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Chrysler Motors Corp. v. Flowers

January 10, 1991

CHRYSLER MOTORS CORPORATION, APPELLANT,
v.
MARIA FLOWERS, ET AL, RESPONDENTS



En Banc. Andersen, J. Callow, C.j., and Utter, Dolliver, Dore, Durham, Smith, and Guy, JJ., concur. Brachtenbach, J., did not participate in the disposition of this case.

Author: Andersen

Facts of Case

At issue here is whether Washington's lemon law (RCW 19.118) is applicable to automobiles such as the one sold to the purchaser in this case.

In November 1986, Chrysler Motors transferred a new 1987 Dodge Ramcharger 4 X 4, hereafter referred to as the automobile, to Chrysler's Denver, Colorado, zone office. The Denver zone office intended to use the automobile as a

"field" vehicle, or a vehicle assigned to an employee for business and personal use. In December 1986 the Denver office assigned the automobile to a Chrysler employee who used it for 7 months, driving it more than 20,000 miles. The automobile was never titled in Colorado.

Chrysler took the automobile out of service as a field vehicle in July 1987, then in August consigned it to the South Seattle Auto Auction at Kent, Washington. The auction sold the automobile in September 1987 to Armand Moceri's Puyallup Chrysler/Plymouth, Inc.

On September 22, 1987, Maria Flowers, hereafter referred to as the purchaser, bought the automobile from Puyallup Chrysler/Plymouth. At the time of her purchase, the odometer on the automobile read 23,410 miles. Chrysler issued a manufacturer's warranty that covered the first 24,000 miles of operation.

Within a few days of the automobile's purchase, problems surfaced and the purchaser returned it to the dealer for repairs. The odometer read less than 24,000 miles at the time. The allegedly defective items included power steering, transfer case, drive train, transmission, windshield, right turn signal and brakes, and excessive oil usage. The purchaser brought the automobile in for repairs at least 8 times, and it was out of service for 35 days.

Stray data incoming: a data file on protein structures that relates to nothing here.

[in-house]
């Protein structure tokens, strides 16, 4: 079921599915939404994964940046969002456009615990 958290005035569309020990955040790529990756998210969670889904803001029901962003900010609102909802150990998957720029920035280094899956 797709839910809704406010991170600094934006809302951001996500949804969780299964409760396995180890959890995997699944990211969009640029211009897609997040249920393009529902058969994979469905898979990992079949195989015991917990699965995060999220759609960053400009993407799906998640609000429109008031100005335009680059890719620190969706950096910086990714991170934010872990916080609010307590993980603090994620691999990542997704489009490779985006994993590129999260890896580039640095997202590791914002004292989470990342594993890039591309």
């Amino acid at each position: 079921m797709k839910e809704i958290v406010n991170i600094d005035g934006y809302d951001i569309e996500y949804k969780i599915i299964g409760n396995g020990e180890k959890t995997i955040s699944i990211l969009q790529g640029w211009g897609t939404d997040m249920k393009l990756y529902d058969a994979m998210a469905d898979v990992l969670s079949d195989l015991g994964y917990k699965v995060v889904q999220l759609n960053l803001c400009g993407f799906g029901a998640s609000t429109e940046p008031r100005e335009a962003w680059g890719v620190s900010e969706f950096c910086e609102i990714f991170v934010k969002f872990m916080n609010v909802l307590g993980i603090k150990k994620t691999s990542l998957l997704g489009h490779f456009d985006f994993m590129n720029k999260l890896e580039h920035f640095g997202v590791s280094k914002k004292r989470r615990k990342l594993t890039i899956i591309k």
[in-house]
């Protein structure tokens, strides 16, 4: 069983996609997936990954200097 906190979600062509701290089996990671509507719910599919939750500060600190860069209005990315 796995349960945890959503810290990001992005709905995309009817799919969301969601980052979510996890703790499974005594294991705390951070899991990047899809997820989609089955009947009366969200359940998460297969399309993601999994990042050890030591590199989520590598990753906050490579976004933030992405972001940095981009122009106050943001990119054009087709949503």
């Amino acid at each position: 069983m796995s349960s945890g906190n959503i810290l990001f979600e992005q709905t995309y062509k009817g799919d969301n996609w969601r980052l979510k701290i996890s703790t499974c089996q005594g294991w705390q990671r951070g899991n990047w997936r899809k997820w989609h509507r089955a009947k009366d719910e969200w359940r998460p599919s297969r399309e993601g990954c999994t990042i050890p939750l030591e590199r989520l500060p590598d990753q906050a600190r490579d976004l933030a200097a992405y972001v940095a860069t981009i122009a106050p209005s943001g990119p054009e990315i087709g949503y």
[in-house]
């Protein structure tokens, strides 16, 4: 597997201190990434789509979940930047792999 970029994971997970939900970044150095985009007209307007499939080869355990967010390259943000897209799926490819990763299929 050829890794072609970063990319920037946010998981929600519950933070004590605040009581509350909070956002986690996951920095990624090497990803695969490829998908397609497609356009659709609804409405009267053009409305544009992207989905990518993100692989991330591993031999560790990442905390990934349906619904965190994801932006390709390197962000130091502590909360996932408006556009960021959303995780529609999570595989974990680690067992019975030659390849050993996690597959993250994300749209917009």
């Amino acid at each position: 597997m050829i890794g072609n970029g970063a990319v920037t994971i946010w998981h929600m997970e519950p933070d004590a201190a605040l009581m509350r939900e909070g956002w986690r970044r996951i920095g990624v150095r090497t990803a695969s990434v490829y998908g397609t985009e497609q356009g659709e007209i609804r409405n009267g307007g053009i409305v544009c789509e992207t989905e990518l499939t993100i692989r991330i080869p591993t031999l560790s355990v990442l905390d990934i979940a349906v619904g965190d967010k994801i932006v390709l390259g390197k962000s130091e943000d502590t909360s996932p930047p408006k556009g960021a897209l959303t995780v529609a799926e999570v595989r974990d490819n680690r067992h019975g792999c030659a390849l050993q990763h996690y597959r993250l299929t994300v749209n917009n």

The automobile was never satisfactorily repaired, and on July 11, 1988, the purchaser submitted a request for arbitration under Washington's lemon law, RCW 19.118. After a hearing on August 18, 1988, the new motor vehicle arbitration board ordered Chrysler to repurchase the automobile, minus a statutorily set offset for mileage.

Chrysler appealed to the King County Superior Court and filed a motion for declaratory judgment seeking a declaration that the automobile was a used vehicle not subject to RCW 19.118 and that Chrysler was entitled to a summary judgment dismissing the purchaser's claims. The

purchaser filed a cross motion for summary judgment seeking to enforce the arbitration board's decision. The State of Washington Attorney General intervened in the case and supported the purchaser's motion.

The superior court judge heard oral argument and granted summary judgment to the purchaser. The court ordered Chrysler to repurchase the automobile, as had previously been ordered by the arbitration board, and also awarded attorneys' fees and costs to the purchaser pursuant to RCW 19.118.100. Chrysler appealed the summary judgment ...


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